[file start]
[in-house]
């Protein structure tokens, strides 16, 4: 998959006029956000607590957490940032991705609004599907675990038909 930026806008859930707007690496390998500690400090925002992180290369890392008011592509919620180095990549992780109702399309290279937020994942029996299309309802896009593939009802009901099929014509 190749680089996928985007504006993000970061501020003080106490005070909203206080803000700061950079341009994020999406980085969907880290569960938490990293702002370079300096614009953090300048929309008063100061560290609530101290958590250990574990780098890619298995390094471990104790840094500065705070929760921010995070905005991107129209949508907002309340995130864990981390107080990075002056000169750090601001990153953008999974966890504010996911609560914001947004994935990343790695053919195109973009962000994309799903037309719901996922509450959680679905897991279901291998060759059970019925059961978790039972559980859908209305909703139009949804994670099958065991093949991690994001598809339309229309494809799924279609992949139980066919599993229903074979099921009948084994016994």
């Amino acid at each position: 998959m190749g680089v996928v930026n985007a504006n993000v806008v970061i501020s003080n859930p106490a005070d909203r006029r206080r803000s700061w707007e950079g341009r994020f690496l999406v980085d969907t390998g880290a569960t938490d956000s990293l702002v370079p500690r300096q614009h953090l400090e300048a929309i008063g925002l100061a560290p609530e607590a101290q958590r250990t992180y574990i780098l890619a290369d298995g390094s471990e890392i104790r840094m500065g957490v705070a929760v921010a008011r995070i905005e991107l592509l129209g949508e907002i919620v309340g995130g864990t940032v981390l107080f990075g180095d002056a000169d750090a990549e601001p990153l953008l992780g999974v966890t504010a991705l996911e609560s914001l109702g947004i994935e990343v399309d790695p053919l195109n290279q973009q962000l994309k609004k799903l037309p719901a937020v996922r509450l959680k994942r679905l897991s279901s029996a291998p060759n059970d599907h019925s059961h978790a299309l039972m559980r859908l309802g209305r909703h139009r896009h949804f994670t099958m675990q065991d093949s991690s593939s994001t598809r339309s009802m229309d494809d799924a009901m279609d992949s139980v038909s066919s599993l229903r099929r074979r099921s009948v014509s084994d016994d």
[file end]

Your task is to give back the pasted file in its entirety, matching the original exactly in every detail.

[in-house]
């Protein structure tokens, strides 16, 4: 998959006029956000607590957490940032991705609004599907675990038909 930026806008859930707007690496390998500690400090925002992180290369890392008011592509919620180095990549992780109702399309290279937020994942029996299309309802896009593939009802009901099929014509 190749680089996928985007504006993000970061501020003080106490005070909203206080803000700061950079341009994020999406980085969907880290569960938490990293702002370079300096614009953090300048929309008063100061560290609530101290958590250990574990780098890619298995390094471990104790840094500065705070929760921010995070905005991107129209949508907002309340995130864990981390107080990075002056000169750090601001990153953008999974966890504010996911609560914001947004994935990343790695053919195109973009962000994309799903037309719901996922509450959680679905897991279901291998060759059970019925059961978790039972559980859908209305909703139009949804994670099958065991093949991690994001598809339309229309494809799924279609992949139980066919599993229903074979099921009948084994016994």
């Amino acid at each position: 998959m190749g680089v996928v930026n985007a504006n993000v806008v970061i501020s003080n859930p106490a005070d909203r006029r206080r803000s700061w707007e950079g341009r994020f690496l999406v980085d969907t390998g880290a569960t938490d956000s990293l702002v370079p500690r300096q614009h953090l400090e300048a929309i008063g925002l100061a560290p609530e607590a101290q958590r250990t992180y574990i780098l890619a290369d298995g390094s471990e890392i104790r840094m500065g957490v705070a929760v921010a008011r995070i905005e991107l592509l129209g949508e907002i919620v309340g995130g864990t940032v981390l107080f990075g180095d002056a000169d750090a990549e601001p990153l953008l992780g999974v966890t504010a991705l996911e609560s914001l109702g947004i994935e990343v399309d790695p053919l195109n290279q973009q962000l994309k609004k799903l037309p719901a937020v996922r509450l959680k994942r679905l897991s279901s029996a291998p060759n059970d599907h019925s059961h978790a299309l039972m559980r859908l309802g209305r909703h139009r896009h949804f994670t099958m675990q065991d093949s991690s593939s994001t598809r339309s009802m229309d494809d799924a009901m279609d992949s139980v038909s066919s599993l229903r099929r074979r099921s009948v014509s084994d016994d």